College of Education

Clemson holds lecture honoring South Carolina’s role in civil rights history


Clemson University recently held the Joseph and Mattie De Laine Lecture Series, an annual lecture honoring South Carolina’s place in civil rights history, to highlight the vital roles that several South Carolinians played in shaping the state and country’s drive for equality.

Brian Hicks
Brian Hicks served as the primary speaker during the event.

This year, the lecture featured Brian Hicks, columnist for the Post and Courier and author of “In Darkest South Carolina.” The book focuses on J. Waties Waring, a Charleston-based federal judge and ally of NAACP attorney Thurgood Marshall as well as Joseph De Laine, namesake of the lecture series.

Hicks discussed Waring’s evolution as a judge and how, by “simply” following the law and the United States Constitution to the letter, he became a pivotal, early figure in the fight to end segregation in schools. Hicks detailed Warings’ personal life and the effect it had on his career as a judge, showing that despite the societal and cultural pressures of the time, Waring helped pave the way for cases and opinions that would go on to affect the Briggs v. Elliott court case, the first of five to be combined into the landmark Brown v. Board of Education Supreme Court decision.

“This is a judge who might have been better off personally if he had done nothing,” Hicks said, “but De Laine and Waring were essentially flip sides of the same coin. Their empathy lead them to do the difficult thing that also happened to be the just thing.”

About Joseph and Mattie De Laine

Joseph De Laine was born in Manning, South Carolina, and served as the principal of the Liberty Hill School and pastor of the Spring Hill Circuit of the A.M.E. Church in Summerton. He encouraged a group of citizens, including Levi Pearson and Harry Briggs, to file suit in 1948 after being denied transportation for Black children who walked nine miles to schools designated for them. Joseph and his wife, Mattie, worked with then-chief legal counsel to the NAACP, Thurgood Marshall, who would go on to become the first Black U.S. Supreme Court Justice.

Roy Jones serves as a Provost Distinguished Professor and executive director of Call Me MiSTER®, a program based at Clemson University that works to increase the pool of Black male educators in the teaching profession. Jones served as host of the event, which highlights the vital roles that several South Carolinians played in the early civil rights movement in the state.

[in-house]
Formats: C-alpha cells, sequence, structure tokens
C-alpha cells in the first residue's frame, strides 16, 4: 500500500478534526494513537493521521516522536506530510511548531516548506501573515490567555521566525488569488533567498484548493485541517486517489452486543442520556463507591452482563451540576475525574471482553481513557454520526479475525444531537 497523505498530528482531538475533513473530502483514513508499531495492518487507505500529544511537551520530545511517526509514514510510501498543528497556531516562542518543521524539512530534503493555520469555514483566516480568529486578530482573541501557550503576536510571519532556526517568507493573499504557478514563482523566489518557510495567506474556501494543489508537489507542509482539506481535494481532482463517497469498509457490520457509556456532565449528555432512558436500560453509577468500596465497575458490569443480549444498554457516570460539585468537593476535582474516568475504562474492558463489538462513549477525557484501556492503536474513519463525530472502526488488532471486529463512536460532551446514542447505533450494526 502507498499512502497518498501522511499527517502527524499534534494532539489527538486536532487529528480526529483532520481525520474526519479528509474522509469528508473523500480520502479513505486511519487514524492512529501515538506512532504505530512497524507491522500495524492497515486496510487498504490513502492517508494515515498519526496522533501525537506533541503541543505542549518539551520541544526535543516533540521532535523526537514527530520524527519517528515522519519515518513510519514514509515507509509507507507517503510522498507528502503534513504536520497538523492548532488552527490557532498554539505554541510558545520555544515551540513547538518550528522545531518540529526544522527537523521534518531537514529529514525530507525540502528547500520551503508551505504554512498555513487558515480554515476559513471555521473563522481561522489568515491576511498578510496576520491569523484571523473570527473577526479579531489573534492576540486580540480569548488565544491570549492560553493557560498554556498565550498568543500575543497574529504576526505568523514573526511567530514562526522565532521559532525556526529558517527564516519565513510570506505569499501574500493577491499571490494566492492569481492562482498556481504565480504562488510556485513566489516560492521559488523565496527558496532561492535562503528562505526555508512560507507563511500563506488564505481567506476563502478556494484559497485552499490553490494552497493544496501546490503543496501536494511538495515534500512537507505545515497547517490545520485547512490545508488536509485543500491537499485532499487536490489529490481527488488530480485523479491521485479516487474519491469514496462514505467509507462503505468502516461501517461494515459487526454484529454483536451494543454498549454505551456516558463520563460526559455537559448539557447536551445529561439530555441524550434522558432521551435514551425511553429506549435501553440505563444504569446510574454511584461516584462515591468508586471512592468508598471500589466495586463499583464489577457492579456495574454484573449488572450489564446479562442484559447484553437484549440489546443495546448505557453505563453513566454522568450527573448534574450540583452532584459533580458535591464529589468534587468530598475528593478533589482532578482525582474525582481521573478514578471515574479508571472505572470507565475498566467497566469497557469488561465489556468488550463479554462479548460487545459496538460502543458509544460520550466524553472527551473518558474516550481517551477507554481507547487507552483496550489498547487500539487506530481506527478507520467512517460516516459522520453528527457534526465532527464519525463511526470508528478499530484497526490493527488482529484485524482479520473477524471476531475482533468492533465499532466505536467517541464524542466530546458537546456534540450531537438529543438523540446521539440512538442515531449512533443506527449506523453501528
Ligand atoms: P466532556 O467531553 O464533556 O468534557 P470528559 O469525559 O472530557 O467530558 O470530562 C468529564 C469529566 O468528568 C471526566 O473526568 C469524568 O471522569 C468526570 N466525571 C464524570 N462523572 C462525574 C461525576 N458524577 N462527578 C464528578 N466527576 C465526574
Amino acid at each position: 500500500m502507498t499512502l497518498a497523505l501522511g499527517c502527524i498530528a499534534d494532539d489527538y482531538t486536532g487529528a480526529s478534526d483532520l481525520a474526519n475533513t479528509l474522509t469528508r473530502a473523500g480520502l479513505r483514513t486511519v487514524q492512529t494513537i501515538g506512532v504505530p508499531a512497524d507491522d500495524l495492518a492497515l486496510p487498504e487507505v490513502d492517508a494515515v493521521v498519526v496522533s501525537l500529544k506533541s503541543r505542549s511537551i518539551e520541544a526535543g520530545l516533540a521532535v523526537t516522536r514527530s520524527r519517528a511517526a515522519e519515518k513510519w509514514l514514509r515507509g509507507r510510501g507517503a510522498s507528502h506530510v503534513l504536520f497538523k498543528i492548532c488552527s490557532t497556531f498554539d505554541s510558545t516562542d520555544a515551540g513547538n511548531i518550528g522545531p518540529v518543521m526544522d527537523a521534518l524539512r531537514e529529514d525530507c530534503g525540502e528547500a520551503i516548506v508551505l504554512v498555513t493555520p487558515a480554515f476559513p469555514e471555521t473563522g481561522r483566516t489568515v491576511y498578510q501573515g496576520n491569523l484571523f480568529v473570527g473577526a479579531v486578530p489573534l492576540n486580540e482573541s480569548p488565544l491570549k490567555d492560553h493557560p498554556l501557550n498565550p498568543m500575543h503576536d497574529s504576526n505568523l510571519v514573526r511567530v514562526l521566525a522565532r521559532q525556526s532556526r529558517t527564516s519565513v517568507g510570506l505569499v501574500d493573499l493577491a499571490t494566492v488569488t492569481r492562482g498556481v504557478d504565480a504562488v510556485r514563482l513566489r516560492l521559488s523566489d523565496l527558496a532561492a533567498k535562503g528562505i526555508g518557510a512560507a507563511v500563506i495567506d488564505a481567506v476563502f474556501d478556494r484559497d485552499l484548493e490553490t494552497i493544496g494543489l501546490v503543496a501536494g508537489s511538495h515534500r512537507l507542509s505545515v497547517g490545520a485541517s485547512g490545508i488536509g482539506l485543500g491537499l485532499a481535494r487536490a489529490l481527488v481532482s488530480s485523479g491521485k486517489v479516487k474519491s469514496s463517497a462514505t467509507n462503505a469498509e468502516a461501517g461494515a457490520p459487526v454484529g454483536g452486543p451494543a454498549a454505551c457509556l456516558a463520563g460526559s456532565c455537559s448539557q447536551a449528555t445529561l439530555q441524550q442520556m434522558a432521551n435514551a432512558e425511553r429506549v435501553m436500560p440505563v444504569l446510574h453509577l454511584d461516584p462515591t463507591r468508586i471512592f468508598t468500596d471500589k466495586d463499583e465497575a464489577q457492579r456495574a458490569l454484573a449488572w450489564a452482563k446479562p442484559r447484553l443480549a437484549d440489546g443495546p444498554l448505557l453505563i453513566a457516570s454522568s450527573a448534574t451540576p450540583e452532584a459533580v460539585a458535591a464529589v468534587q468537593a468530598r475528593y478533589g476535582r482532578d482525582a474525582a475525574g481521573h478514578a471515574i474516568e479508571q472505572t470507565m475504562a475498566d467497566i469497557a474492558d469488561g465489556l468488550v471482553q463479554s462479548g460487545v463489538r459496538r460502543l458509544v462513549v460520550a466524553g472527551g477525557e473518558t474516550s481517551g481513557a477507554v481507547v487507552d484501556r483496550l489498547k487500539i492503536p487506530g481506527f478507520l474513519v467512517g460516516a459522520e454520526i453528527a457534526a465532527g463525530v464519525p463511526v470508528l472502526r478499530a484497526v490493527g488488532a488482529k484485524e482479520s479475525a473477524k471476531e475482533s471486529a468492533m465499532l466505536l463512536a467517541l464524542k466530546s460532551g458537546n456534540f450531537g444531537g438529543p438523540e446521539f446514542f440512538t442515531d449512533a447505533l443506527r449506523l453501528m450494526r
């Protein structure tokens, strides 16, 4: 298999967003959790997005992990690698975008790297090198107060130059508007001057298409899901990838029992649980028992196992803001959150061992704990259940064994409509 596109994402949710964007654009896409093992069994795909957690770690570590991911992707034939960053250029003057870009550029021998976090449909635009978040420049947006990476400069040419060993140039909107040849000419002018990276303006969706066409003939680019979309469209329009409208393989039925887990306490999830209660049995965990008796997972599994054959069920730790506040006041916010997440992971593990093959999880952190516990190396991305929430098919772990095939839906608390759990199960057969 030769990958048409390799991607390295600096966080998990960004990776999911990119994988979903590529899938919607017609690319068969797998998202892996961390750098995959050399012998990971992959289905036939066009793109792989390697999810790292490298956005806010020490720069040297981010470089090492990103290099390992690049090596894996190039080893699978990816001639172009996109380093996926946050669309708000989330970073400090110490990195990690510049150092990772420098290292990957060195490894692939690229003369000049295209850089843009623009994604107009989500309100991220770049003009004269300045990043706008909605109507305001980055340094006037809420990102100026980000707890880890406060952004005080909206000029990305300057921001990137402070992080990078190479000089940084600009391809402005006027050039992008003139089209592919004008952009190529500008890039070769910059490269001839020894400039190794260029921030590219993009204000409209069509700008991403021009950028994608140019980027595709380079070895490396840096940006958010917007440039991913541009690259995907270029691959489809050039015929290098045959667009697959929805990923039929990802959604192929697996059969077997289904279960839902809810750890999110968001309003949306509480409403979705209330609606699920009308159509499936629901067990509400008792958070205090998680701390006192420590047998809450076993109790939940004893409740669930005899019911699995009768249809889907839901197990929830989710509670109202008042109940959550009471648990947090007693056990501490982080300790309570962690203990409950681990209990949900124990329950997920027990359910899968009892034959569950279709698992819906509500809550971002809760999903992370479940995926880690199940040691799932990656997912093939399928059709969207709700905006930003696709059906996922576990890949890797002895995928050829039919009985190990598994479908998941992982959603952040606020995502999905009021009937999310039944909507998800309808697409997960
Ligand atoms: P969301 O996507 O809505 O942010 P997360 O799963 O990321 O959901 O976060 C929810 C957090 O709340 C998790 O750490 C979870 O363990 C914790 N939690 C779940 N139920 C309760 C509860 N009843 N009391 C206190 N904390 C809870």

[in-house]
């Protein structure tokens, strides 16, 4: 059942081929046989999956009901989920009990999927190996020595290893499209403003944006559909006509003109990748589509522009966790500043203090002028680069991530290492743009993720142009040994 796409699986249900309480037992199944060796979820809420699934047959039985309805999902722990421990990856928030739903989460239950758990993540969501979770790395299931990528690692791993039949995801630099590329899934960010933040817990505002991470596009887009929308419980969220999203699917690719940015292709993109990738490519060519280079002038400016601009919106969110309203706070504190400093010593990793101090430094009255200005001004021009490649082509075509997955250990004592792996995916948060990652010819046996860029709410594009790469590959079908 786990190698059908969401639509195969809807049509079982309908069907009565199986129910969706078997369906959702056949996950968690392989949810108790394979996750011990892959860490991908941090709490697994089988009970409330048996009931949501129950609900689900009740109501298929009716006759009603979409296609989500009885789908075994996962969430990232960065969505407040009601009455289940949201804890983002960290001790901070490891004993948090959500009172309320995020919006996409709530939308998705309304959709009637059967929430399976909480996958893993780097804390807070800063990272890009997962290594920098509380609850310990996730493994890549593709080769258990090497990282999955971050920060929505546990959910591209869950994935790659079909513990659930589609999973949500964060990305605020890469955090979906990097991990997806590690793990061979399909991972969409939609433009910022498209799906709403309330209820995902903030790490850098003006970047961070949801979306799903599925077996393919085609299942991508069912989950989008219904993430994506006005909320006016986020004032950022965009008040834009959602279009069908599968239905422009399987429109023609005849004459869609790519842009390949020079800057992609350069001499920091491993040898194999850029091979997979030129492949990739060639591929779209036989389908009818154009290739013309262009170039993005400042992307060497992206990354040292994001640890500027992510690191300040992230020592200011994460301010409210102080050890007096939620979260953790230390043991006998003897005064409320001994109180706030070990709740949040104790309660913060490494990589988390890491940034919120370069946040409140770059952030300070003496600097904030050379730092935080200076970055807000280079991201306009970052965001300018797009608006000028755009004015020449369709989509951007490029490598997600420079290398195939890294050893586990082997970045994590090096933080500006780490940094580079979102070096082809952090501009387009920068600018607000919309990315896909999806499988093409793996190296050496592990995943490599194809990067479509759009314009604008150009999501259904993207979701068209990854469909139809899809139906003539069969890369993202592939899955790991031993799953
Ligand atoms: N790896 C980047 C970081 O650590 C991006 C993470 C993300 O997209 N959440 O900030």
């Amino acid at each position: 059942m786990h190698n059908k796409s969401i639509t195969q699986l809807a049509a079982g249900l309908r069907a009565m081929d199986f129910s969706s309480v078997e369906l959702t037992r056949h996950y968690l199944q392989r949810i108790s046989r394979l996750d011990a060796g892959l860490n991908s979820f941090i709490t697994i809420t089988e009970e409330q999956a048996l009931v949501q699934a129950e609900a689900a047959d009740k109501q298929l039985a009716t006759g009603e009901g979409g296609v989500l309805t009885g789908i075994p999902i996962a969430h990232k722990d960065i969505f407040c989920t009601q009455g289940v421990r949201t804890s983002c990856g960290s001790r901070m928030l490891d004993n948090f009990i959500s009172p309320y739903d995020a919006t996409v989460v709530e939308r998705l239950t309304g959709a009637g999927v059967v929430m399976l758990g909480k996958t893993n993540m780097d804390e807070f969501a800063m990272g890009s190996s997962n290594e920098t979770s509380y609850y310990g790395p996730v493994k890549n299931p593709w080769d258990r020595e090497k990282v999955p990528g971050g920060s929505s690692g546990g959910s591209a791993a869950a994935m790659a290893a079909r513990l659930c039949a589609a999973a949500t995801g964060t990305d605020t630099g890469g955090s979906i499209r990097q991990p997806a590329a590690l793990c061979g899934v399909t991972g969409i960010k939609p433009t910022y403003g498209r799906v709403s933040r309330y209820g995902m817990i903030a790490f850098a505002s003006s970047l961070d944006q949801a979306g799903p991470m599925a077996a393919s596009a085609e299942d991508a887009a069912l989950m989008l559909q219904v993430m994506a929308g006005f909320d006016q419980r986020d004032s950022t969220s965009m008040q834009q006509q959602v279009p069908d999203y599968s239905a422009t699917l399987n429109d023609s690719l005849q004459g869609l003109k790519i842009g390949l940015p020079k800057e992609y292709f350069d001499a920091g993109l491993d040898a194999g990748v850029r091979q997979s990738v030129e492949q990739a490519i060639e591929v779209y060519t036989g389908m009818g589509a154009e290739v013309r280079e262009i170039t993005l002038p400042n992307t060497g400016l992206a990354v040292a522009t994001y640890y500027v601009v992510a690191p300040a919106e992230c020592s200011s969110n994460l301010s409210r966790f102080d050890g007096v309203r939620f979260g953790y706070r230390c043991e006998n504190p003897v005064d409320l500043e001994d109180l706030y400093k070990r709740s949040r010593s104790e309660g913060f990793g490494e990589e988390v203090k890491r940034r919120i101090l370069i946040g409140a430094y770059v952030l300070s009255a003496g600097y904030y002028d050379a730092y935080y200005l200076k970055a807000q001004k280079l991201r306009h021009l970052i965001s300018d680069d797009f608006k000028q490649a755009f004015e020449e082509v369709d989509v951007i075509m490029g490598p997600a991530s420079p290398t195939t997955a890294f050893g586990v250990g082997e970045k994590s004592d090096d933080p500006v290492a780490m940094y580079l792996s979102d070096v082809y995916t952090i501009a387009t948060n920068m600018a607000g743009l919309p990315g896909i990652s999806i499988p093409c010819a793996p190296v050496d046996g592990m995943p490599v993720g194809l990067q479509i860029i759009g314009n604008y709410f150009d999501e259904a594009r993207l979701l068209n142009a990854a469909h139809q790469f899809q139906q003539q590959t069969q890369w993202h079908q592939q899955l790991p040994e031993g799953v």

Hicks’ presentation was followed by a student response panel. Students included Brikell Livingston and Jasmine McDaniel, recipients of the Joseph and Mattie De Laine and Reverdy Wells Scholarships, respectively. Shaekwon Heard, a Call Me MiSTER student from the University of South Carolina Upstate, and Alex Young, a Call Me MiSTER student from Clemson University, also served on the panel to discuss their perspectives on Hicks’ presentation as well as the event as a whole.

Joseph De Laine Jr.
Joseph De Laine Jr.

“This kind of history is invaluable to students, especially those born and raised in South Carolina,” Heard said. “This information isn’t taught or even accessible to most people, so to learn it and then hear from and see the direct descendants of the people who lived it is powerful, because history can be lost.”

Heard was referring to the many people in the audience who were direct descendants of De Laine, Wells, Briggs and others who were frequently brought up over the course of the evening. Joseph De Laine Jr., eldest son of Joseph and Mattie De Laine, was one of many to provide closing remarks on the night.

Jones has doggedly worked over the last several years to document and preserve history related to South Carolina’s place in civil rights history. Clemson Libraries is in the process of developing an online searchable database of the historical resources related to the South Carolina civil rights movement and is hosting all instructional materials.

Call Me MISTER is working to develop those materials and offer professional development summer sessions for educators interested in delivering instruction across a variety of focus areas. Jones and Call Me MiSTER are working closely with the Cecil Williams South Carolina Civil Rights Museum, which will share its physical location with Clemson for presentations, workshops and seminars and participate in any mutually beneficial grant opportunities with MISTER.

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